Martine, Desir, Carline, Jesula, Guerline, Rosena, Vivianne, Carole, Guerline, Junia…familiar names to me now, names I cherish and admire, names that represent people I have come to love. Only a short year ago, these names were as foreign to me as were the people they represented.
I have been working in a school outside of Port-au-Prince, Haiti in a town called Ganthier. The school is in its 2nd year of existence and is directed by a Godly man, Jean Claubert Belton, whose goal is to help educate the children of Haiti. The principal of the school, Jean Antoine, met me a year ago with skepticism and a little fear. But, over the past year, we have developed a friendship and a mutual respect for one another as I have with each of the teachers at the school.
I just returned from an 8-day trip to Ganthier where I and a team of 4 teachers spent 5 days with the 11 teachers at Ganthier. In the one year I have been going to Haiti, I have witnessed amazing growth in learning and an increase willingness to take risks and try new things with instruction. Throughout the year I have tried to help teachers understand the importance of interactive teaching where students and teachers talk with another, where students work together in small groups and where students respond individually. You might say, “Well, isn’t this just what teachers and children do?” No, not in Haiti, where rote memorization and recitation are the primary methods of teaching prevalent in most, if not all, third world countries.
When I began working with these teachers, they had no access to books of any kind; they had never read a book aloud to children. There were no puzzles or blocks, manipulatives or toys for the kindergarten children. There was no construction paper or markers, crayons or scissors. Teachers wrote on the board while children copied and recited. No other type of teaching was done.
Now…a year later, it is amazing to see what is going on at Ganthier School. Carole, Junia and Guerline read aloud to their children every day. Their children respond to the reading by drawing and retelling the stories. Jesula is reading aloud to her children and they are responding by writing. Martine is also reading aloud every day. As she works with children in small groups, she asks questions of individual children and is beginning to ask her children “why” questions. Desir is beginning to challenge the thinking of his students by seeking ways to help them problem solve.
During this past week, we witnessed a great awakening among the teachers. For the first time, teachers were asking why. Why is your way better than ours? Why will this help our children? They began asking how. How can we do this with our children? How can we learn more about this technique so we can do more of it with our children? For an educator, that is music to my ears. When teachers question what they do and why they do it, it is the first step to true change. The teachers at Ganthier are truly changing. They are changing because they see the benefit to their children and to themselves.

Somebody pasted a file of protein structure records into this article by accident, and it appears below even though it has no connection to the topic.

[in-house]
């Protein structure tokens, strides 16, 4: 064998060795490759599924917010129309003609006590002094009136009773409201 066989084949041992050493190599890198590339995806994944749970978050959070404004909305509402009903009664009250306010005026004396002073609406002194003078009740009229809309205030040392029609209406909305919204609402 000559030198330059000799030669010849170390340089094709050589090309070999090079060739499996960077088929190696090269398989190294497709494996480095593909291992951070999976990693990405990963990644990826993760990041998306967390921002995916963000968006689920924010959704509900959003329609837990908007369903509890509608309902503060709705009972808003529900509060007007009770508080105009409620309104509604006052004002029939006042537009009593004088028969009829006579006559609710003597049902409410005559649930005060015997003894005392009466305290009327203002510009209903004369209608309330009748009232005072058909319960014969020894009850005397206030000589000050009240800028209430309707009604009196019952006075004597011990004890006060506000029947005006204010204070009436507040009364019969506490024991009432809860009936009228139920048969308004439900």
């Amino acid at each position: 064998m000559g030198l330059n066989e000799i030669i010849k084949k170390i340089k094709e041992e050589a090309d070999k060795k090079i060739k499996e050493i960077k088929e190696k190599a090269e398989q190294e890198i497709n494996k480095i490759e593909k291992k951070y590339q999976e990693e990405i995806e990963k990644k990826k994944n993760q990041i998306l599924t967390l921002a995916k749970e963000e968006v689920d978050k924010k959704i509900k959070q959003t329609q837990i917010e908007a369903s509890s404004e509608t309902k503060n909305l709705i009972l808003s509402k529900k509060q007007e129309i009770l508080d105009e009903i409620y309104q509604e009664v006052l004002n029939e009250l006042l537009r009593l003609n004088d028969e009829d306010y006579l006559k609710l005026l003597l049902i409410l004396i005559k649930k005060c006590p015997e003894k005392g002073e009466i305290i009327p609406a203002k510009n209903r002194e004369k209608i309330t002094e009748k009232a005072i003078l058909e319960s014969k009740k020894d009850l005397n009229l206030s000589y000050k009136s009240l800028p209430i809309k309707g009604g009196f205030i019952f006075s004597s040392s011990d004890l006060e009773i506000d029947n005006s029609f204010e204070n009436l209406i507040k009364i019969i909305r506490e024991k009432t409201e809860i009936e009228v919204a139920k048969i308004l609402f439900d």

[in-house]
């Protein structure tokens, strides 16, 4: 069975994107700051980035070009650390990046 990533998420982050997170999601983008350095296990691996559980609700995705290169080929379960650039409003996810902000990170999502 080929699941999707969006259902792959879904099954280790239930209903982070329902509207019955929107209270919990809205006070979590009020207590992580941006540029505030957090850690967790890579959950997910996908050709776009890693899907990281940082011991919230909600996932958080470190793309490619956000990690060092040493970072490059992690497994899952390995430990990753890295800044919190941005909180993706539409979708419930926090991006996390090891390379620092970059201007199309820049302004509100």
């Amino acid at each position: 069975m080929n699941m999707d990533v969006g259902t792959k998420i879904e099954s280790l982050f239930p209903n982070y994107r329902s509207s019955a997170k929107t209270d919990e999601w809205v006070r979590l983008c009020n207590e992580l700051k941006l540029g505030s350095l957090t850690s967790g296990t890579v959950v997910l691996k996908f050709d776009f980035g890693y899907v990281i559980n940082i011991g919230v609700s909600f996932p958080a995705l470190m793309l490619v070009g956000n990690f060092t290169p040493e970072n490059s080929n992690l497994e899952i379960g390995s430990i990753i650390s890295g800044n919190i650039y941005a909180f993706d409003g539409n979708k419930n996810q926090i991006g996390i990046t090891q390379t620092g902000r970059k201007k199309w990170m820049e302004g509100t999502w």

Teachers have begun seeing beyond their own limitations by thinking ‘outside the box’ and seeing possibilities. Up until now, teachers have only been able to do the same strategy we showed them. They couldn’t grasp how to go beyond those techniques. Last week, we saw something different. They began to think on their own. They began to problem-solve for the first time. When presented with a problem, they took their time, thought about it, and came up with their own solutions. This was a first!! And, we were thrilled!!
Has the year been hard? YES!!! Has the year been full of trials and challenges? YES!!! Has it all been worth it? YES!!!
I believe the best is yet to come. Because the teachers have begun to experience real learning themselves, they will begin to offer these same learning experiences to their children. Once we open the doors for student learning, the possibilities are endless. Can you imagine…children who can read independently, write with power and voice, problem solve and take risks? Can you imagine the change that will occur within a community where children grow up knowing how to examine situations and create solutions to their own problems? Can you imagine a world where all children have the same opportunities as children in America have?
Martine, Desir, Carline, Jesula, Guerline, Rosena, Vivianne, Carole, Guerline, Junia…names that represent teachers I have come to admire and love. Will you help us? Will you be part of a project that has the potential to change the life of a teacher who will then change the life of a child who will then change the life of a community? Get involved with the education program today!
Article Submitted by: Bobbie Solley, Ed.D.